For faster navigation, this Iframe is preloading the Wikiwand page for Ariaramnes of Cappadocia.

Ariaramnes of Cappadocia

Coin of Ariaramnes
King of Cappadocia
Reign280–230 BC
PredecessorAriarathes II
SuccessorAriarathes III
Died230 BC
FatherAriarathes II

Ariaramnes (Old Persian: 𐎠𐎼𐎡𐎹𐎠𐎼𐎶𐎴 Ariyāramna, Greek: Ἀριάμνης), was the Ariarathid king of Cappadocia from 280 BC to 230 BC. He was the son and successor of Ariarathes II.

Ariaramnes' name is the Greek attestation of an Old Iranian name, Aryārāman ("he who brings peace to the Aryans").[1] His name is sometimes confused with an akin name, Ariamnes.[1] Ariaramnes minted coins during his reign. On the obverse of his coins, he is portrayed wearing the Persian satrapal tiara, whilst the reverse shows him holding a lance whilst riding a horse.[1][2]

Although Cappadocia had throughout its history been hardly subjected to Hellenism, it slowly began to affect the region now with order and stability under the Ariarathid dynasty.[2][3] This can be seen on the engravings of Ariaramnes' coins, who is the first king of his dynasty to mint coins with Greek engravings instead of the traditional Aramaic.[3] On some of these coins the name Tyana is engraved, which indicates that Ariaramnes had conquered the city.[2]

Originally a vassal of the Greek Seleucid Empire, Ariaramnes rebelled and obtained independence.[1] However, he sustained friendly relations with his former suzerains, with one of his daughters marrying prince Antiochus Hierax, and the latter's sister Stratonice marrying Ariaramnes' son Ariarathes (Ariarathes III).[1] Consequently, the Seleucid king Antiochus II Theos (r. 261 – 246 BC) bestowed Ariarathes with the title of "king", who ruled together with Ariaramnes from 255 BC.[4][1] In 230 BC, Ariaramnes received Antiochus Hierax after the latter had fled from his ruling brother Seleucus II Callinicus (r. 246 – 225 BC).[1] Ariaramnes died around the same period, with Ariarathes becoming the sole ruler of the kingdom.[3][2]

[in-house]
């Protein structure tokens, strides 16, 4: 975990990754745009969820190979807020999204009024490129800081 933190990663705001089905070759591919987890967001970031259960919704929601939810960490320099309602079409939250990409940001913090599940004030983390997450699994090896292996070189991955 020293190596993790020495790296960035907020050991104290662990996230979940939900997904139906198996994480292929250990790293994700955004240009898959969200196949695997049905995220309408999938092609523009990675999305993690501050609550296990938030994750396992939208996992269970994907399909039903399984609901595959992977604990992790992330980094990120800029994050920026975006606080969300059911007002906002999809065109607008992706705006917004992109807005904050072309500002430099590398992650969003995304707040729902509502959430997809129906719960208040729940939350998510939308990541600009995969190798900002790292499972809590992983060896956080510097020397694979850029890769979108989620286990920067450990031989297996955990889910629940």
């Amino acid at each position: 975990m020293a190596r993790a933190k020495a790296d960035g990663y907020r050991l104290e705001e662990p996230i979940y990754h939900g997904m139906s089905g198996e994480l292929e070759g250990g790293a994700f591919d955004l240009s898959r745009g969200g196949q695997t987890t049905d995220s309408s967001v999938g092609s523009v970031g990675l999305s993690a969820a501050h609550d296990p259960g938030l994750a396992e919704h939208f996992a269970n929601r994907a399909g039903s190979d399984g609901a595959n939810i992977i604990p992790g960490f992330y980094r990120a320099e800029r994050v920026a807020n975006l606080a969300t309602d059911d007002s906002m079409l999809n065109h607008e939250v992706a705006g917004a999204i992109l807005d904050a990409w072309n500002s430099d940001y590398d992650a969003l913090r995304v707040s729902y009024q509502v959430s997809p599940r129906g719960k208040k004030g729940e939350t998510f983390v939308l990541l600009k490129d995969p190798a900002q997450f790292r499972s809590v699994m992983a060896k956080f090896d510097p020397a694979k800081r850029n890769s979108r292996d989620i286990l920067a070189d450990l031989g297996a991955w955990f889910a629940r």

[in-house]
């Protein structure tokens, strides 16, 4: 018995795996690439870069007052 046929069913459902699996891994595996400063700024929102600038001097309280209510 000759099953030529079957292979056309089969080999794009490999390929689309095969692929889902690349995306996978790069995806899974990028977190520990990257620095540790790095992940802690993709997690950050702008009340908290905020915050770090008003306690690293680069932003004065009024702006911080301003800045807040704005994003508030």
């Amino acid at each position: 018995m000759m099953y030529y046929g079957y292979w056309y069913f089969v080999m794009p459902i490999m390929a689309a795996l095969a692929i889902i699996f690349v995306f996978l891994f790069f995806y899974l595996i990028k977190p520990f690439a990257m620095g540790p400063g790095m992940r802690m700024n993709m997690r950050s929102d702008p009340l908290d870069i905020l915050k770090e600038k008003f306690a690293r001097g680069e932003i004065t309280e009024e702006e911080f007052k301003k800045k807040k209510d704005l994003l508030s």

1. ^ a b c d e f g Shahbazi 1986, pp. 410–411.
  2. ^ a b c d Boyce & Grenet 1991, p. 267.
  3. ^ a b c Raditsa 1983, p. 111.
  4. ^ Raditsa 1983, p. 115.


  • Boyce, Mary; Grenet, Frantz (1991). Beck, Roger (ed.). A History of Zoroastrianism, Zoroastrianism under Macedonian and Roman Rule. Leiden: Brill. ISBN 978-9004293915.
  • Raditsa, Leo (1983). "Iranians in Asia Minor". In Yarshater, Ehsan (ed.). The Cambridge History of Iran, Vol. 3 (1): The Seleucid, Parthian and Sasanian periods. Cambridge University Press. ISBN 978-1139054942.
  • Shahbazi, A. Shapur (1986). "Ariyāramna". Encyclopaedia Iranica, Vol. II, Fasc. 4. pp. 410–411.
Regnal titles Preceded byAriarathes II King of Cappadocia 280 – 230 BC Succeeded byAriarathes III
{{bottomLinkPreText}} {{bottomLinkText}}
Ariaramnes of Cappadocia
Listen to this article

This browser is not supported by Wikiwand :(
Wikiwand requires a browser with modern capabilities in order to provide you with the best reading experience.
Please download and use one of the following browsers:

This article was just edited, click to reload
This article has been deleted on Wikipedia (Why?)

Back to homepage

Please click Add in the dialog above
Please click Allow in the top-left corner,
then click Install Now in the dialog
Please click Open in the download dialog,
then click Install
Please click the "Downloads" icon in the Safari toolbar, open the first download in the list,
then click Install

Install Wikiwand

Install on Chrome Install on Firefox
Don't forget to rate us

Tell your friends about Wikiwand!

Gmail Facebook Twitter Link

Enjoying Wikiwand?

Tell your friends and spread the love:
Share on Gmail Share on Facebook Share on Twitter Share on Buffer

Our magic isn't perfect

You can help our automatic cover photo selection by reporting an unsuitable photo.

This photo is visually disturbing This photo is not a good choice

Thank you for helping!

Your input will affect cover photo selection, along with input from other users.


Get ready for Wikiwand 2.0 🎉! the new version arrives on September 1st! Don't want to wait?